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  1. #1
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    Default 'Zero rate' option for childcare benefit - ??

    What does this mean? Can someone explain pls?

    Kinda urgent thanks

  2. #2
    headoverfeet's Avatar
    headoverfeet is offline The truth will set you free, but first it will **** you off. -Gloria Steinem
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    "
    1. If you think your income is too high to be entitled to a fee reduction you should still claim Child Care Benefit and choose a zero rate. This will mean you do not have to lodge a Child Care Benefit Lump Sum payment claim at the end of each year."

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    Quote Originally Posted by headoverfeet View Post
    "
    1. If you think your income is too high to be entitled to a fee reduction you should still claim Child Care Benefit and choose a zero rate. This will mean you do not have to lodge a Child Care Benefit Lump Sum payment claim at the end of each year."
    Thanks, but I'm still confused. Why can't I get my head around these things ?

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    It means instead of getting paid fortnightly you get it all as a lump sum at the end of the year. I think if you opt to get paid like this you can change to fortnightly during the year if you want.

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    I think basically in order to receive the child care rebate, you need to meet the eligibility for the child care benefit, even if your income level means that you don't actually receive any money (i.e. zero rate) because it is means tested.

    So I think what they are saying is even if you know your income is too high to receive any money from the child care benefit, you should still lodge a claim for it and choose "zero rate" so that you can receive the rebate and not have to lodge that claim form every year.

    That's how I understand it anyway, but correct me if I'm wrong. I've been looking into that recently as well... why does it have to be so confusing?

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    Quote Originally Posted by TeaM View Post
    I think basically in order to receive the child care rebate, you need to meet the eligibility for the child care benefit, even if your income level means that you don't actually receive any money (i.e. zero rate) because it is means tested.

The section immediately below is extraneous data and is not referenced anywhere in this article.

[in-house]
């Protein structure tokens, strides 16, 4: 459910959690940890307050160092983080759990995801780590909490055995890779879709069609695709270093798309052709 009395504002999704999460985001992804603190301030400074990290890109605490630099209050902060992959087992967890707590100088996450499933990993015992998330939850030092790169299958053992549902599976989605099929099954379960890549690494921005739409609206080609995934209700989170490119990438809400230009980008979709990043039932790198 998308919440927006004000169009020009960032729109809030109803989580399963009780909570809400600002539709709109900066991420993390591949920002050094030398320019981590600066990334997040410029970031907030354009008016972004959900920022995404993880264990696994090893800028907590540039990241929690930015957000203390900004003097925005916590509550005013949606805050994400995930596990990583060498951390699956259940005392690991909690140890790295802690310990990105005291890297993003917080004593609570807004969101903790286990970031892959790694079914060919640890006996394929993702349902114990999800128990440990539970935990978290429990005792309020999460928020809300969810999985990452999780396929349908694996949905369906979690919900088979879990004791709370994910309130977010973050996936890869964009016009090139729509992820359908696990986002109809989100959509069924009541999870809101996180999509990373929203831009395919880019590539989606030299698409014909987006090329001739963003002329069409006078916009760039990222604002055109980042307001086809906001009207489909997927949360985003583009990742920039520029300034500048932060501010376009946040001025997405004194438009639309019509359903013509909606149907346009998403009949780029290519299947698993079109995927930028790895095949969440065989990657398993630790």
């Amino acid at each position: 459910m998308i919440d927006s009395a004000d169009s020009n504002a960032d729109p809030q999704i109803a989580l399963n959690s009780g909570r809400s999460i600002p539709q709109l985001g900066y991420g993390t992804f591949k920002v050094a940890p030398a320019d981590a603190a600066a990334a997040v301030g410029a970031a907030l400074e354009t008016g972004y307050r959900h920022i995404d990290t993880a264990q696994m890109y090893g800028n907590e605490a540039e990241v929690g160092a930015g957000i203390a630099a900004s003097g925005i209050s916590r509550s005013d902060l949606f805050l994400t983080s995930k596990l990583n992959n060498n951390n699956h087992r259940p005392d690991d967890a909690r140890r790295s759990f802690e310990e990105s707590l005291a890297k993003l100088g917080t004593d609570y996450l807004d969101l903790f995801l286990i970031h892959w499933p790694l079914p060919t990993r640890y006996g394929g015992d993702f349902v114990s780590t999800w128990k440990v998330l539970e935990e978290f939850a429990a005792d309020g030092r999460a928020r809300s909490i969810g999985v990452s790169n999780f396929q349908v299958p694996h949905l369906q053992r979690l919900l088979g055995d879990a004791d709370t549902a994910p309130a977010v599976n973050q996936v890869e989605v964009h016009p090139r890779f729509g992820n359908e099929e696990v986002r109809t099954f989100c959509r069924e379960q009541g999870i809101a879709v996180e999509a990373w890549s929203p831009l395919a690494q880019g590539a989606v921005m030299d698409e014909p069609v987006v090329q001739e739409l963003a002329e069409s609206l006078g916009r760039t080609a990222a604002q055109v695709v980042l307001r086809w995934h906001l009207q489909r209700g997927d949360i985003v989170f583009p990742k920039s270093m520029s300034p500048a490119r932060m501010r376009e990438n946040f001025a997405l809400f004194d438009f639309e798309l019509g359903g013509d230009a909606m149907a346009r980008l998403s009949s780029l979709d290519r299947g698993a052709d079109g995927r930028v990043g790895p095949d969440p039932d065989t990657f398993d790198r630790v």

So I think what they are saying is even if you know your income is too high to receive any money from the child care benefit, you should still lodge a claim for it and choose "zero rate" so that you can receive the rebate and not have to lodge that claim form every year.

    That's how I understand it anyway, but correct me if I'm wrong. I've been looking into that recently as well... why does it have to be so confusing?
    This

  7. #7
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    Quote Originally Posted by TeaM View Post
    I think basically in order to receive the child care rebate, you need to meet the eligibility for the child care benefit, even if your income level means that you don't actually receive any money (i.e. zero rate) because it is means tested.

    So I think what they are saying is even if you know your income is too high to receive any money from the child care benefit, you should still lodge a claim for it and choose "zero rate" so that you can receive the rebate and not have to lodge that claim form every year.

    That's how I understand it anyway, but correct me if I'm wrong. I've been looking into that recently as well... why does it have to be so confusing?
    That

  8. #8
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    If you're using the estimator they were having issues with it not working. I'm unsure if it's been resolved yet.

  9. #9
    AdornedWithCats's Avatar
    AdornedWithCats is offline Winner 2013 - Spirit of BubHub Award
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    Yeah I tried to use the estimator last week for CCB and it came back as 0 no matter what I put in. Got our assessment this week and it's definitely not 0 just as I thought.


 

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